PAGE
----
It was those scraps of half-remembered melody that drew her to this place time and time again. She had tried to join the dots herself, reimagining the tune in her own fashion, but each failed attempt galvanised her resolve to rediscover what had been lost. Every year she came to this place to search, standing on the dam and trying in vain to penetrate the cacophonous triptych of wind, water and the perpetual churn of turbines deep within the hillside. Last year things seemed different. Last year the roar of the loch seemed dimmer, quieter. Last year she felt the pull of home more strongly than ever before.
It had been a particularly long, hot summer and the surface of the water slowly shrank back from the intense gaze of the sun. The growing shoreline revealed concrete walls and stone gabions, a crude facsimile of the granite-walled tarns that dotted the surrounding hills. Concrete gave way to mud that in turn dried and cracked. Ominous grey forms were revealed by the shrinking surface, forms that gained stunning familiarity as the days passed. It was no Atlantis, but the long-gone shapes of the fallen church tower and the crumbling wreck of the village hall were unmistakable. Ghosts of a vanished past. The ghosts of her youth, of endless summers and the faint smell of pipesmoke. In the blazing heat of that summer the hardship of the intervening years had melted away. She spent many happy afternoons at the loch shore, mudlarking and humming the song of home that flooded her mind once again.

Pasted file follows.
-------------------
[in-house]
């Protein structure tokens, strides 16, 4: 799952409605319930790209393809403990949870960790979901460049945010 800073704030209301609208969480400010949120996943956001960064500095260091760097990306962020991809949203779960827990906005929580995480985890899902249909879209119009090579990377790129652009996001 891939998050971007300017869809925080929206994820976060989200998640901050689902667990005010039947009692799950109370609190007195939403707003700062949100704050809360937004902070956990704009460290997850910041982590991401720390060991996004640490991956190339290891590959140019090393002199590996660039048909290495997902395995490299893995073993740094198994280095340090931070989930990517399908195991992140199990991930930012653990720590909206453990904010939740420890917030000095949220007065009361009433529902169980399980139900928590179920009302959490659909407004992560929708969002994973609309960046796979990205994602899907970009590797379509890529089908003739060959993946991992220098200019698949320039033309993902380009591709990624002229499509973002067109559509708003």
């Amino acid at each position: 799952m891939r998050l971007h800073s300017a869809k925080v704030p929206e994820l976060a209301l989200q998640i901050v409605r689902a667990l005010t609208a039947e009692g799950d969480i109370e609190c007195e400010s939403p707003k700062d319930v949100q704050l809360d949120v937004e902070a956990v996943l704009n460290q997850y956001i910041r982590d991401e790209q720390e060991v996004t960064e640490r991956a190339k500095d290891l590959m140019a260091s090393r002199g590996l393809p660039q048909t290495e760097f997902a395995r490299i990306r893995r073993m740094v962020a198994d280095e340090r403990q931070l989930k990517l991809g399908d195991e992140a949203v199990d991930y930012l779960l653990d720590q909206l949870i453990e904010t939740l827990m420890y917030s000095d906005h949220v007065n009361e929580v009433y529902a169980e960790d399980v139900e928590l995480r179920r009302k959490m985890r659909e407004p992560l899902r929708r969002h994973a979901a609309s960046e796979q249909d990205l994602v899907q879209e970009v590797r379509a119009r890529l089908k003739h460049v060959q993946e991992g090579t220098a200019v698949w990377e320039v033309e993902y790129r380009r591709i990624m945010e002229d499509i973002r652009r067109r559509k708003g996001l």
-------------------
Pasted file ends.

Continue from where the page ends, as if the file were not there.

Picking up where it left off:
The rain soon came and the village was lost to sight once more, the lilting refrain replaced by the distant drums of rising water. There was soon no trace that the village had ever existed, but she kept up her vigil, hoping for the waters to shrink once more. Now she stood alone, one year later, sheltering from the elements in the shadow of a concrete watchtower. Its naive brutalism was a sharp contrast to the stonecutter’s handiwork that shaped the homesteads of her childhood, now lost in the black, forbidding deep. She used to mourn for the loss of the past, but she hadn’t felt the weight of grief since that last perfect summer. She now knew that the music of a place never truly dies, but sometimes it gets lost in the chaos.
She sang the song of the village softly as she turned away from the dam and walked into the setting sun.